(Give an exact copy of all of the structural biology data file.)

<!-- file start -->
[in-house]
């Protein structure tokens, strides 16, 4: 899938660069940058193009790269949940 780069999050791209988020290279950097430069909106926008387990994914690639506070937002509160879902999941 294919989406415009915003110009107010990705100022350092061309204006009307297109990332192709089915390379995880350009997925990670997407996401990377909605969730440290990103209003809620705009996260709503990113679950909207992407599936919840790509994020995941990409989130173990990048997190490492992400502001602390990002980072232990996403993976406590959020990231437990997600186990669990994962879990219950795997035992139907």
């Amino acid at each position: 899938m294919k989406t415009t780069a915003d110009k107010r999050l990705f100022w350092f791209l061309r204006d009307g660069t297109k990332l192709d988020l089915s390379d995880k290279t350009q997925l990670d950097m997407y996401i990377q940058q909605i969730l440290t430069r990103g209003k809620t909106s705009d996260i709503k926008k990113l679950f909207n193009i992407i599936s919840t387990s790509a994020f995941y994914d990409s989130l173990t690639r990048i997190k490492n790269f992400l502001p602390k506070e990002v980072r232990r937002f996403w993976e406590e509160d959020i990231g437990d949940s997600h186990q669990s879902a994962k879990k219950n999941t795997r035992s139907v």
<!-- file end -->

[in-house]
């Protein structure tokens, strides 16, 4: 899938660069940058193009790269949940 780069999050791209988020290279950097430069909106926008387990994914690639506070937002509160879902999941 294919989406415009915003110009107010990705100022350092061309204006009307297109990332192709089915390379995880350009997925990670997407996401990377909605969730440290990103209003809620705009996260709503990113679950909207992407599936919840790509994020995941990409989130173990990048997190490492992400502001602390990002980072232990996403993976406590959020990231437990997600186990669990994962879990219950795997035992139907």
């Amino acid at each position: 899938m294919k989406t415009t780069a915003d110009k107010r999050l990705f100022w350092f791209l061309r204006d009307g660069t297109k990332l192709d988020l089915s390379d995880k290279t350009q997925l990670d950097m997407y996401i990377q940058q909605i969730l440290t430069r990103g209003k809620t909106s705009d996260i709503k926008k990113l679950f909207n193009i992407i599936s919840t387990s790509a994020f995941y994914d990409s989130l173990t690639r990048i997190k490492n790269f992400l502001p602390k506070e990002v980072r232990r937002f996403w993976e406590e509160d959020i990231g437990d949940s997600h186990q669990s879902a994962k879990k219950n999941t795997r035992s139907v």